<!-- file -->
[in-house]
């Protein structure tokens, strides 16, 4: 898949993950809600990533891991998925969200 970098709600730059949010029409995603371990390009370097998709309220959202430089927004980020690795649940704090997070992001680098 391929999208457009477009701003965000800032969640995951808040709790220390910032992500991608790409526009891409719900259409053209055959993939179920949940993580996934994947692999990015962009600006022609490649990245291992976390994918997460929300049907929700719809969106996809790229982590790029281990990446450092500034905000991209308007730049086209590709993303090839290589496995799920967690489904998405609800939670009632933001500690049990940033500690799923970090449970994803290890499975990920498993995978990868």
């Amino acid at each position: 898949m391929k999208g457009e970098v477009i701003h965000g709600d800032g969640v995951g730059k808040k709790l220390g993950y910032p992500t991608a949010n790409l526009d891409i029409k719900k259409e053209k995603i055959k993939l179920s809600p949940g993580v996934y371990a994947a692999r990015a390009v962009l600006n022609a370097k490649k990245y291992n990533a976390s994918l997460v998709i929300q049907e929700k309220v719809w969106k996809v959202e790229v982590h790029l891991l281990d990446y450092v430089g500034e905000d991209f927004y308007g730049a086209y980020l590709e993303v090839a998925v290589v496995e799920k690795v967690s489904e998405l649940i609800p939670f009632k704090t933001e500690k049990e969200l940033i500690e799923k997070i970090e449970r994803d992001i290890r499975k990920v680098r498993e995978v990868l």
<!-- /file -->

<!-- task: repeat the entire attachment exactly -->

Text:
[in-house]
């Protein structure tokens, strides 16, 4: 898949993950809600990533891991998925969200 970098709600730059949010029409995603371990390009370097998709309220959202430089927004980020690795649940704090997070992001680098 391929999208457009477009701003965000800032969640995951808040709790220390910032992500991608790409526009891409719900259409053209055959993939179920949940993580996934994947692999990015962009600006022609490649990245291992976390994918997460929300049907929700719809969106996809790229982590790029281990990446450092500034905000991209308007730049086209590709993303090839290589496995799920967690489904998405609800939670009632933001500690049990940033500690799923970090449970994803290890499975990920498993995978990868």
């Amino acid at each position: 898949m391929k999208g457009e970098v477009i701003h965000g709600d800032g969640v995951g730059k808040k709790l220390g993950y910032p992500t991608a949010n790409l526009d891409i029409k719900k259409e053209k995603i055959k993939l179920s809600p949940g993580v996934y371990a994947a692999r990015a390009v962009l600006n022609a370097k490649k990245y291992n990533a976390s994918l997460v998709i929300q049907e929700k309220v719809w969106k996809v959202e790229v982590h790029l891991l281990d990446y450092v430089g500034e905000d991209f927004y308007g730049a086209y980020l590709e993303v090839a998925v290589v496995e799920k690795v967690s489904e998405l649940i609800p939670f009632k704090t933001e500690k049990e969200l940033i500690e799923k997070i970090e449970r994803d992001i290890r499975k990920v680098r498993e995978v990868l």